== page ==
Rational design of photoelectrodes for photoelectrochemical water splitting and CO2 reduction
Solar energy has promising potential for building sustainable society. Conversion of solar energy into solar fuels plays a crucial role in overcoming the intermittent nature of the renewable energy source. A photoelectrochemical (PEC) cell that employs semiconductor as photoelectrode to split water into hydrogen or fixing carbon dioxide (CO2) into hydrocarbon fuels provides great potential to achieve zero-carbon-emission society. A proper design of these semiconductor photoelectrodes thus directly influences the performance of the PEC cell. In this review, we investigate the strategies that have been put towards the design of efficient photoelectrodes for PEC water splitting and CO2 reduction in recent years and provide some future design directions toward next-generation PEC cells for water splitting and CO2 reduction.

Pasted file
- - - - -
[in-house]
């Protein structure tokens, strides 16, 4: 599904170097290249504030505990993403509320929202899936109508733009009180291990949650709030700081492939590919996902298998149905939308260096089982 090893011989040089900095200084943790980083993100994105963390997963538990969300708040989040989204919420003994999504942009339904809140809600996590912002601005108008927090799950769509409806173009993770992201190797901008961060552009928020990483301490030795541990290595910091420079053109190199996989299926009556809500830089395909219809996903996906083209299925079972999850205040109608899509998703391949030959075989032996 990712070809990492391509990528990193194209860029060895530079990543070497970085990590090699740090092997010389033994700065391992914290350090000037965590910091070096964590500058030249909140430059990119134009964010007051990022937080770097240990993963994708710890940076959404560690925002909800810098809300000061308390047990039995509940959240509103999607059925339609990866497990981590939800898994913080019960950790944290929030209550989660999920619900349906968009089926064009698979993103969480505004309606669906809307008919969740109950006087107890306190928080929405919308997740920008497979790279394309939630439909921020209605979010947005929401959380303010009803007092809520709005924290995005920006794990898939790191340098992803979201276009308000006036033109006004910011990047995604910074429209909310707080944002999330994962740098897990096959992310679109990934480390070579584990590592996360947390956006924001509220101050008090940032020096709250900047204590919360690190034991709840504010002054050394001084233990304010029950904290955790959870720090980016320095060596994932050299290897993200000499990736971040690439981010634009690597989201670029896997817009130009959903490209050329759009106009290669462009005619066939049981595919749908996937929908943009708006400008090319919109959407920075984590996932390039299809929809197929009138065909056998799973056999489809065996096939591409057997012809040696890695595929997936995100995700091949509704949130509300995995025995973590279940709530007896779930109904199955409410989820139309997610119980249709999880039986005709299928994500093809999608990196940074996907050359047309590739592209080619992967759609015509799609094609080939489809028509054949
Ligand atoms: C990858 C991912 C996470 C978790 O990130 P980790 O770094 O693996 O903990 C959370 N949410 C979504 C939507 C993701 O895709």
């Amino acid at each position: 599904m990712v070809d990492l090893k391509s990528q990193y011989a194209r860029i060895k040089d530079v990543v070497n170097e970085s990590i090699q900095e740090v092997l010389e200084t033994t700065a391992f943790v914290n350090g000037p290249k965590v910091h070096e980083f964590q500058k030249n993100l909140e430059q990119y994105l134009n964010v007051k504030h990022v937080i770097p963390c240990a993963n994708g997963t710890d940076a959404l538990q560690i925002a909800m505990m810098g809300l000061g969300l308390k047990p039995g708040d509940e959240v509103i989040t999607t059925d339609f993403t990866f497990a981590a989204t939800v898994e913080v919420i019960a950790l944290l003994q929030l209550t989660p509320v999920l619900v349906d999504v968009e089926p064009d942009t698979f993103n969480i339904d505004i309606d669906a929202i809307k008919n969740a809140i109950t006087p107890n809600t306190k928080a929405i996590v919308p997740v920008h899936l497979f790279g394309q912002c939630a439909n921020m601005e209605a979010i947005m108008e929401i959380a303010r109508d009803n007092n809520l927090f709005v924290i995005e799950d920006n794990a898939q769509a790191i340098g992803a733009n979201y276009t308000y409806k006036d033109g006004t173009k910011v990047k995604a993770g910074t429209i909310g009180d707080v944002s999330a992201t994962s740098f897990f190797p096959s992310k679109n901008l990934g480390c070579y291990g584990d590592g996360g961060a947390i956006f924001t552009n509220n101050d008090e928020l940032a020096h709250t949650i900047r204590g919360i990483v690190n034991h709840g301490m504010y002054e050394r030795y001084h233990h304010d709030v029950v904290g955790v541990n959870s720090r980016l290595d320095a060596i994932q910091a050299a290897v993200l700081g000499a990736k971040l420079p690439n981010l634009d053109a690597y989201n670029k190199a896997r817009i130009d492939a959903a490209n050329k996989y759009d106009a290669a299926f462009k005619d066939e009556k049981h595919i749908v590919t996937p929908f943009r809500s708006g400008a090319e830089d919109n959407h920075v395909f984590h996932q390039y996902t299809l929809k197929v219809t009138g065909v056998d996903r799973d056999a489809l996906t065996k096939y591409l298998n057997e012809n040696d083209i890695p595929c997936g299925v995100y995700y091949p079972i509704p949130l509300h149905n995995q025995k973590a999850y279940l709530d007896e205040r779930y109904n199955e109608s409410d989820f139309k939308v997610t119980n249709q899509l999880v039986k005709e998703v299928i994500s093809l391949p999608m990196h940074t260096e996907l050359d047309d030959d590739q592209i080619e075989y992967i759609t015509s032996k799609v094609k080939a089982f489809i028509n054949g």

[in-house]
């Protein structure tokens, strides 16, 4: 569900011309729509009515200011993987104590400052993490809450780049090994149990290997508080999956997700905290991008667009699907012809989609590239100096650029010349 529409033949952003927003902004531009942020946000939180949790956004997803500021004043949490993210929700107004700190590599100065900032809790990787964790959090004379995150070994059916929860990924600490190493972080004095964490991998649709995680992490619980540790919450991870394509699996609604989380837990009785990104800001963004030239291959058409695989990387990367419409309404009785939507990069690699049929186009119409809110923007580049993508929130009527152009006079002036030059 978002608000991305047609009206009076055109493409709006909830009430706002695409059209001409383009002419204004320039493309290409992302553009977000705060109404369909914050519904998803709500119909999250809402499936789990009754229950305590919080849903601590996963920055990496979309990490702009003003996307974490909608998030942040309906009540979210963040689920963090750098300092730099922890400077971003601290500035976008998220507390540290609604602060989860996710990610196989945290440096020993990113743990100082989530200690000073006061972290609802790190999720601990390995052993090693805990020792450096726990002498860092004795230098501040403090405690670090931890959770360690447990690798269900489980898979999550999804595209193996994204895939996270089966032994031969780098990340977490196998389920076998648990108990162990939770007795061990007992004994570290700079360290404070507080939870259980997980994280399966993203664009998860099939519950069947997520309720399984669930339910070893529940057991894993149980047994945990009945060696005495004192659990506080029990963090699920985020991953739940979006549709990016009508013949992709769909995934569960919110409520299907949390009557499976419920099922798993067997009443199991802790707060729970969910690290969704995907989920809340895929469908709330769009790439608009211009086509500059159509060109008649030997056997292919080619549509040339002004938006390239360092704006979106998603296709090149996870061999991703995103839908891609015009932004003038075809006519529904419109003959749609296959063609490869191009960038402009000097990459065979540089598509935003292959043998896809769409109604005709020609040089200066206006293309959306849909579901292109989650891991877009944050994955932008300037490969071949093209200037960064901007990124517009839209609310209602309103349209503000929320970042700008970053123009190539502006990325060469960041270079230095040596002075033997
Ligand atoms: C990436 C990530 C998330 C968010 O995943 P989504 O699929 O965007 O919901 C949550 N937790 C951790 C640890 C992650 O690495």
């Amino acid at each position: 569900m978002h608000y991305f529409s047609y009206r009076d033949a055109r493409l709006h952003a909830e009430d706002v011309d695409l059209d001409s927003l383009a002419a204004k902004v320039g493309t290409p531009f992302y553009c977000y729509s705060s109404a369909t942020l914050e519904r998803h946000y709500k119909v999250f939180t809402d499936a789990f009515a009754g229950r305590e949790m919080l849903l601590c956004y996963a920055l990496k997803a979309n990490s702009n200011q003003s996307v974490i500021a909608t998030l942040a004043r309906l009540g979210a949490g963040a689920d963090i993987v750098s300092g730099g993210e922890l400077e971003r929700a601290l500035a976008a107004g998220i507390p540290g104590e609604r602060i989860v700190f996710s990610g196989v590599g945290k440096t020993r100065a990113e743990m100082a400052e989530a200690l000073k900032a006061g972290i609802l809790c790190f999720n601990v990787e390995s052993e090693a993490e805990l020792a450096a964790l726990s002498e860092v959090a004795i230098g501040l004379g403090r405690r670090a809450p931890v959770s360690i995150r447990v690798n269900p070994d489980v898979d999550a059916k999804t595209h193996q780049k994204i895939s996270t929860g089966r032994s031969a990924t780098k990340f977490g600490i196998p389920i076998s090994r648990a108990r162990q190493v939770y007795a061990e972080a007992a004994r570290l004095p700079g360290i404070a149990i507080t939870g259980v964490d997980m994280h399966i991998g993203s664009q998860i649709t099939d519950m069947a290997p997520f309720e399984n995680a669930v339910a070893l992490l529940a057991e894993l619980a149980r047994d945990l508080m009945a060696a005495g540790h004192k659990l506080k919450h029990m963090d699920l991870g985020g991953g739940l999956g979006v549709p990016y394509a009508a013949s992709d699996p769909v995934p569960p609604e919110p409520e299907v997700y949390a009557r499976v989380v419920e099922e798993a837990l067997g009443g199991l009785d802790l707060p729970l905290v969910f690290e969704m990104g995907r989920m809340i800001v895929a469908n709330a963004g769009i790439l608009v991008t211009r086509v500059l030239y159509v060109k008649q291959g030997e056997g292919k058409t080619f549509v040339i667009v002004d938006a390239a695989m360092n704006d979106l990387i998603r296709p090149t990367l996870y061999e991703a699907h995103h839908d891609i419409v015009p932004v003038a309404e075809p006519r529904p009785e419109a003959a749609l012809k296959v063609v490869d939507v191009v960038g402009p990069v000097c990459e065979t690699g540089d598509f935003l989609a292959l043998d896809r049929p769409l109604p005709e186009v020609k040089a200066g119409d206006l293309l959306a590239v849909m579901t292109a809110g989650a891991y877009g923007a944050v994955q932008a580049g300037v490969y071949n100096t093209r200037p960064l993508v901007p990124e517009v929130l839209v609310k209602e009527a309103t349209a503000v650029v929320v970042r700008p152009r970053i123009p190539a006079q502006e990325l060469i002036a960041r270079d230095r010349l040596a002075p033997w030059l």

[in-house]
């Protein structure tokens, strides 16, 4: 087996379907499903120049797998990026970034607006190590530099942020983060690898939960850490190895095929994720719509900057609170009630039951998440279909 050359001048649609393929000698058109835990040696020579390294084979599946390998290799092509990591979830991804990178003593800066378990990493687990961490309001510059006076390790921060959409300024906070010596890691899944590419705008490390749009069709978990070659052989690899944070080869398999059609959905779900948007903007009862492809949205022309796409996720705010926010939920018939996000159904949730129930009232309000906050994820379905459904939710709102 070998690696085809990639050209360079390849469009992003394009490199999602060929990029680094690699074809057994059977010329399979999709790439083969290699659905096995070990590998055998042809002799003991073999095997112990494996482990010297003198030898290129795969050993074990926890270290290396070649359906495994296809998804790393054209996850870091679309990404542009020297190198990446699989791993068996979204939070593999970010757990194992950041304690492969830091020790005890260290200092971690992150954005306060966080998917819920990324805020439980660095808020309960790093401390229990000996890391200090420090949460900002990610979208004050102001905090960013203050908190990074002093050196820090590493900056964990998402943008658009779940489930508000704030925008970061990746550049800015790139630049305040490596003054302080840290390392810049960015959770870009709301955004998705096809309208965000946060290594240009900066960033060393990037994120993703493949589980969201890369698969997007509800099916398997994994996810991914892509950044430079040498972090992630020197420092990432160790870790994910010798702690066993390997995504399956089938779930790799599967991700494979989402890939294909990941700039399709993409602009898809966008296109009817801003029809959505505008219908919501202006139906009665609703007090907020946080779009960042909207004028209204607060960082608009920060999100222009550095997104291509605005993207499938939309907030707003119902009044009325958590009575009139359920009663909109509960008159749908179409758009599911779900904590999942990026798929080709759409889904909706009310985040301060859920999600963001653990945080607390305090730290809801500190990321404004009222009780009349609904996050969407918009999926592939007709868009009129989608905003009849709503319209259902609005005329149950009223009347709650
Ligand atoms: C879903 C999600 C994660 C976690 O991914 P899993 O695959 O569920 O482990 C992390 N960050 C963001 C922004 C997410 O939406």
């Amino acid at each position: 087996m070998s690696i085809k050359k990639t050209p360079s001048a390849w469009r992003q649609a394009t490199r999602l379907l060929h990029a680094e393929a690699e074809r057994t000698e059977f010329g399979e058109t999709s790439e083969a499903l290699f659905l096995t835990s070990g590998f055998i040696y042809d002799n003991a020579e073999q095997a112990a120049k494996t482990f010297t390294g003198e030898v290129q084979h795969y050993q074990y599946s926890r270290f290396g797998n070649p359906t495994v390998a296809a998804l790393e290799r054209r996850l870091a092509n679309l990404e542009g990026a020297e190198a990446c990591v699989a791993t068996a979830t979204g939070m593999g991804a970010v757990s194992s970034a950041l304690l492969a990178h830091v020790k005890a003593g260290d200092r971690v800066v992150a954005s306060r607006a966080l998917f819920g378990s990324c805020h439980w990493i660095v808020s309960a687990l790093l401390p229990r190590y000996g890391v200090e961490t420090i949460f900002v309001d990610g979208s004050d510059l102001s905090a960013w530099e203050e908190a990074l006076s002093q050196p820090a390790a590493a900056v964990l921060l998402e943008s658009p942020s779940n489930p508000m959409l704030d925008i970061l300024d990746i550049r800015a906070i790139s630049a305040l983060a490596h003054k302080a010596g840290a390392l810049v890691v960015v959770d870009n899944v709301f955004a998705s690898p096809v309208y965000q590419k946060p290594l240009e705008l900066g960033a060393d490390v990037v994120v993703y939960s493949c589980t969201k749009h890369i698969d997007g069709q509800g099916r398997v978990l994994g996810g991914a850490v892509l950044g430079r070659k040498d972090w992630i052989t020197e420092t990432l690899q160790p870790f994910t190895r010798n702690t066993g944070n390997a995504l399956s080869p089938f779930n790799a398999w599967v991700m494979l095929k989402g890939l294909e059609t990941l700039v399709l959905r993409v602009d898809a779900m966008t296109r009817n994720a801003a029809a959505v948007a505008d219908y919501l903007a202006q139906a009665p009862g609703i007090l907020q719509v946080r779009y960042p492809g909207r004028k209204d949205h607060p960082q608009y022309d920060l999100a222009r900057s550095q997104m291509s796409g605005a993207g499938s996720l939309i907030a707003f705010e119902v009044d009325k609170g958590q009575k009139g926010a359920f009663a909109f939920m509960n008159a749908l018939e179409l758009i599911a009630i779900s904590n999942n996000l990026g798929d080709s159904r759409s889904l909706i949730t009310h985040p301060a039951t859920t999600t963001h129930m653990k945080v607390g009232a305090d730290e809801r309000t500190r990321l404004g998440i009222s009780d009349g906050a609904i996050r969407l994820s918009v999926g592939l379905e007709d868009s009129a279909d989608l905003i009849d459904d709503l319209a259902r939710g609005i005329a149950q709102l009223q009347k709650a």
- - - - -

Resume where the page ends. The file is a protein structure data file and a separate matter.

This is a post-peer-review, pre-copyedit version of an article published in Frontiers of Physics. The final authenticated version is available online at DOI: 10.1007/s11467-019-0903-6. Posted with permission.